Sunday, December 21, 2014

Zen and the Art of Motorcycle Maintenance - Read 52 Books in 52 Weeks - Week 52

This is the final book in the Read 52 Books in 52 Weeks challenge for 2014: Zen and The Art of Motorcycle Maintenance. I had hoped that it would be great ending to year of reading, but after about 150 pages into the 540-page book, I had to call it quits. It just wasn't engaging enough for me to want to trade my time for it.

Conceptually, the book is intriguing - a man, his son, and two friends go on a cross-country motorcycle trip. I had envisioned more descriptions of the scenery and the natural landscape that they seeing. Those descriptions were present in parts, but not nearly to the level I would have enjoyed.

The majority of what I read was a man free-writing his thoughts about life, philosophy, motorcycle maintenance, and mental illness (though the latter was done more "in code" than it was clearly articulated).

Apparently, the author suffered a nervous breakdown and spent time in and out of psychiatric hospitals in the early 1960s. He was diagnosed with clinical depression and paranoid schizophrenia as a result of an evaluation conducted by psychoanalysts, and was treated with electroconvulsive therapy on many occasions. He briefly refers to the treatment in the part of book that I read.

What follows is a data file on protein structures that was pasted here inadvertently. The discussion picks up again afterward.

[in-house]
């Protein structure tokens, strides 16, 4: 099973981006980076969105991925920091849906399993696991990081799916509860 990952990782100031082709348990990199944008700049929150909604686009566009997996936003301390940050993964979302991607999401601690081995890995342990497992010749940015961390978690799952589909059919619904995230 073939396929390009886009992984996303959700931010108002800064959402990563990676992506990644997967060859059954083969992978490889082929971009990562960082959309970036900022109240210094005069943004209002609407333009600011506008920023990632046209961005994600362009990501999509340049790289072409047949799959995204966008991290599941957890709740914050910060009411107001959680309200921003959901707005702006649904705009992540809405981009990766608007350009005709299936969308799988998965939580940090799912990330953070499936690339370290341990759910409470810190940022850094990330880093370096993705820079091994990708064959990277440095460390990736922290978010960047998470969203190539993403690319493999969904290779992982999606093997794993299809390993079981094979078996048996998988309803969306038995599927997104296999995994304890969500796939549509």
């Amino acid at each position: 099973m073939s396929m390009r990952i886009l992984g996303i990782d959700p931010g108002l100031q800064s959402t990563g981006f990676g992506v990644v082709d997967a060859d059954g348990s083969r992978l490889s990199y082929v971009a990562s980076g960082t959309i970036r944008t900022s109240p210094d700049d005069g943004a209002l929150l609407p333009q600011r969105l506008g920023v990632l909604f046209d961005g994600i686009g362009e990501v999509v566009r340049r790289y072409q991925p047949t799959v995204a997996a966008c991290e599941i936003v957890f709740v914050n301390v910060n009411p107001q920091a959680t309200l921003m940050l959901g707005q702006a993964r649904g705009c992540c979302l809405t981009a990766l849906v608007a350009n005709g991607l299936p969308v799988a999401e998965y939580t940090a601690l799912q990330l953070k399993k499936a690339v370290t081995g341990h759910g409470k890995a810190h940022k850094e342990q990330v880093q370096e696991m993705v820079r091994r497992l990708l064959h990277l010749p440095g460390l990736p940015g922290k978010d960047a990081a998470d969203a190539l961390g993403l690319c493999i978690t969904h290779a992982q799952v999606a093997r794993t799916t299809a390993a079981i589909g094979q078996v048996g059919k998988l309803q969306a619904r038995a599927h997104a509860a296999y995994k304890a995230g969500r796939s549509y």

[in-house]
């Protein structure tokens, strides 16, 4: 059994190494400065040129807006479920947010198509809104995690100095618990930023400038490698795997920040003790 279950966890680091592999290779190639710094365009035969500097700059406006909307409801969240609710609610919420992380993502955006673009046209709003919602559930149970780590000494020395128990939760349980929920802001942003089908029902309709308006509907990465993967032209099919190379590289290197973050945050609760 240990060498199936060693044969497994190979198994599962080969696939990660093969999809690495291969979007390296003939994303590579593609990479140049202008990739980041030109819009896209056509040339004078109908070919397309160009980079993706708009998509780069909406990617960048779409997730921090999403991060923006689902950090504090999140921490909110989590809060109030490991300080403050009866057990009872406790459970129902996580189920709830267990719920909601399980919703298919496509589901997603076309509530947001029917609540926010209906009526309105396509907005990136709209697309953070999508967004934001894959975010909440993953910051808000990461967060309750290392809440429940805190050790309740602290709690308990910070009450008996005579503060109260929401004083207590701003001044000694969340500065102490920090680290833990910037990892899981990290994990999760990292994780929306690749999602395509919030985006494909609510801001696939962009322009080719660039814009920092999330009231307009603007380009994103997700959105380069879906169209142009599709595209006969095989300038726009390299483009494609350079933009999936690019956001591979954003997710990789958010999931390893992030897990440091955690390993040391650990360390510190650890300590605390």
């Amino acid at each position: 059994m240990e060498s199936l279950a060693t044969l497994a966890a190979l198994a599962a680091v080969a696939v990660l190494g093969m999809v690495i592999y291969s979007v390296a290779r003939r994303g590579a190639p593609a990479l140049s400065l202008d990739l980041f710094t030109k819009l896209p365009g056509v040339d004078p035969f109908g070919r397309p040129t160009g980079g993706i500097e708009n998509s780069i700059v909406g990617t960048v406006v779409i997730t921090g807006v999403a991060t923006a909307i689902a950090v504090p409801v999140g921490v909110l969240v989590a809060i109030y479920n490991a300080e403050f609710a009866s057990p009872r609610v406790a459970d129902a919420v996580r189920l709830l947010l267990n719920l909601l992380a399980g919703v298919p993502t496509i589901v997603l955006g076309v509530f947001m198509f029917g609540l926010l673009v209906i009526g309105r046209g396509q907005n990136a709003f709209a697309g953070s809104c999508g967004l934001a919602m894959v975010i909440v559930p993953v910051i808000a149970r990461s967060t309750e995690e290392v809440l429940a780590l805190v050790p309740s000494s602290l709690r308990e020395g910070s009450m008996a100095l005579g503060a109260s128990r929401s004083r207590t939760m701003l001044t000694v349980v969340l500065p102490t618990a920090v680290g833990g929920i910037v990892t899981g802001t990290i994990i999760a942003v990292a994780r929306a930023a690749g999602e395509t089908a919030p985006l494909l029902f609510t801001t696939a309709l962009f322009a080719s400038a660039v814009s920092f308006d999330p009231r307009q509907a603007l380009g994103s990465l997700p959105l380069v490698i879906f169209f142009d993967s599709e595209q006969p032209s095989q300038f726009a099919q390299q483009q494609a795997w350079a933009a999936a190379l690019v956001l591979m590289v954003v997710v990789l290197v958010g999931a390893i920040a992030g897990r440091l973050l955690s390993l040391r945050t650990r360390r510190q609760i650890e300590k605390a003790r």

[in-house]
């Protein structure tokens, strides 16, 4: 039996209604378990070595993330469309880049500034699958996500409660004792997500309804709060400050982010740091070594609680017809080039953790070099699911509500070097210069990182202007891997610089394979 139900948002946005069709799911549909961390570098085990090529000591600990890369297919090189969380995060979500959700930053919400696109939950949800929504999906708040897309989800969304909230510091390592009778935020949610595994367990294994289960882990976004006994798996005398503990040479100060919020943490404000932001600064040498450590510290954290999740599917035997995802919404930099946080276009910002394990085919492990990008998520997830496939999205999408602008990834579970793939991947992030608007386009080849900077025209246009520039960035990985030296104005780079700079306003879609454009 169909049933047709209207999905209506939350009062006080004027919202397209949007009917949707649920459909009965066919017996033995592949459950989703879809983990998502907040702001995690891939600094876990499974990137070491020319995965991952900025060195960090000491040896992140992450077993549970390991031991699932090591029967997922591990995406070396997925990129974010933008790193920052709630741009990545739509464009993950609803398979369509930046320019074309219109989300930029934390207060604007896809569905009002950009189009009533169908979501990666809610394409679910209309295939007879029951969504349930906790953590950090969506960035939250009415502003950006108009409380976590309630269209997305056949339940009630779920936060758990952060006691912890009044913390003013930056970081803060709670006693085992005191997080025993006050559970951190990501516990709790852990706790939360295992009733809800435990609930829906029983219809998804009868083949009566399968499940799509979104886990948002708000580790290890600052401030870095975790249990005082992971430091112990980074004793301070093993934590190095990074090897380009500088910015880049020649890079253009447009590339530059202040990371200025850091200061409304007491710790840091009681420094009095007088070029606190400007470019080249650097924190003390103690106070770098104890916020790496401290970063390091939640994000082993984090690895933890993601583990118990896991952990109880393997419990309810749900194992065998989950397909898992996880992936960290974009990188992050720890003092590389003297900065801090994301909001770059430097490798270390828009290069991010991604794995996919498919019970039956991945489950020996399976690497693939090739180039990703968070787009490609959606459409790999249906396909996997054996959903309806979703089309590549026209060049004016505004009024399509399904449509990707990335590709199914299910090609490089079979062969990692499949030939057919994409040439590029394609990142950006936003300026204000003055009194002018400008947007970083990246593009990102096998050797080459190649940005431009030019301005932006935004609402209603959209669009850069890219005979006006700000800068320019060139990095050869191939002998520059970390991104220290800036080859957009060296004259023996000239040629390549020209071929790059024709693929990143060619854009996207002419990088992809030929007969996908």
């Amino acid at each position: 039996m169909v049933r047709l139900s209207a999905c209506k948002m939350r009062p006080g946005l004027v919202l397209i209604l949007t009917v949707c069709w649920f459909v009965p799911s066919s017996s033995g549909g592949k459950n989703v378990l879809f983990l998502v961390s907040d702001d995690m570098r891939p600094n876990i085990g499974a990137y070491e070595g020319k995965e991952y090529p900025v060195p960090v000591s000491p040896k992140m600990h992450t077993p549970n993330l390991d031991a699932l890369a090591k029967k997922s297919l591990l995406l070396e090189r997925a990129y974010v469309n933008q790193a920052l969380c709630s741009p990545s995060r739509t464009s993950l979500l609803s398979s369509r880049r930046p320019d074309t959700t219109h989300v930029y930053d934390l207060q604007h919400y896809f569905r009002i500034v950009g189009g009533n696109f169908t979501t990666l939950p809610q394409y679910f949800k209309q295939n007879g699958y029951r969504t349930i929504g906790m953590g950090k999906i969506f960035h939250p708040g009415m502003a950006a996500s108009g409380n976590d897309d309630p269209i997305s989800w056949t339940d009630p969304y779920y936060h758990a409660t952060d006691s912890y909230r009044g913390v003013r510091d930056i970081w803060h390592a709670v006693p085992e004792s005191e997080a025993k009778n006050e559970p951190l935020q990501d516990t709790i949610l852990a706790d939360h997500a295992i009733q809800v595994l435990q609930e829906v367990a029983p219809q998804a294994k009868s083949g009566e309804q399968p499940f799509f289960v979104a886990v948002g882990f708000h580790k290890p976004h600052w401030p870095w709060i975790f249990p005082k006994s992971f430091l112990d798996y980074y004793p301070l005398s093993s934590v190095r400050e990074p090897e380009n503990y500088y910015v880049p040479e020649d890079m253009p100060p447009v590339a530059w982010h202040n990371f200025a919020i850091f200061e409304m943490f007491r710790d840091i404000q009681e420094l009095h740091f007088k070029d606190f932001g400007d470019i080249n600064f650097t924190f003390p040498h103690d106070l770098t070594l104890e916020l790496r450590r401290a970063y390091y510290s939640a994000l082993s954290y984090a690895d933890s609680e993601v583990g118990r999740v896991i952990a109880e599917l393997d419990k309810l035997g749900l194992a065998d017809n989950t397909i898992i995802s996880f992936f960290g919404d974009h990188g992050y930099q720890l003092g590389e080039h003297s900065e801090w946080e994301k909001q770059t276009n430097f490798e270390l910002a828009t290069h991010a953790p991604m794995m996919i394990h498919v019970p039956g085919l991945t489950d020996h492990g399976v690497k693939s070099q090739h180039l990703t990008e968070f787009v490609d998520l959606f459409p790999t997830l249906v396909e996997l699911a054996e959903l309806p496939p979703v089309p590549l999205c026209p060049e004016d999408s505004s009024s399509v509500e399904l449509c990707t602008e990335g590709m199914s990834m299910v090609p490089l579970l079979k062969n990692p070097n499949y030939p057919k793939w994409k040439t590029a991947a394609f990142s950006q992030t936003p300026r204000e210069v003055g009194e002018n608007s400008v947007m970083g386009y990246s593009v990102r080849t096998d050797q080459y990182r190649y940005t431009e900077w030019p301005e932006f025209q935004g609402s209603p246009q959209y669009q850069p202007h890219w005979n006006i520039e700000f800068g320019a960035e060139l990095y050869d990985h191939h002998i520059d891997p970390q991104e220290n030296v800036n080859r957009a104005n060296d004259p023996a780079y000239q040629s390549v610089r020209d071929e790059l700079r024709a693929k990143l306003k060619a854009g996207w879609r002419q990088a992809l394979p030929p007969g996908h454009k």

I would have been interested in hearing more about mental illness and the treatment he received rather than motorcycles. Yet, as I continued to read nothing more was mentioned about it.

Maybe Zen and The Art of Motorcycle Maintenance was just too esoteric for me. At any rate, I felt like I gave the book a fair shot after reading 150 pages of it.

During 2015 I am hoping to read 52 books as well. I'm going to be doing a Spiritual Practices from A to Z (one spiritual practice per alphabet letter). Each spiritual practice will span two weeks and include two or more books to read.

It is a very different approach to the Read 52 Books in 52 Weeks challenge than I've done in the past, but I'm really looking forward to it. I think the books will be very meaningful - and perhaps - life changing.

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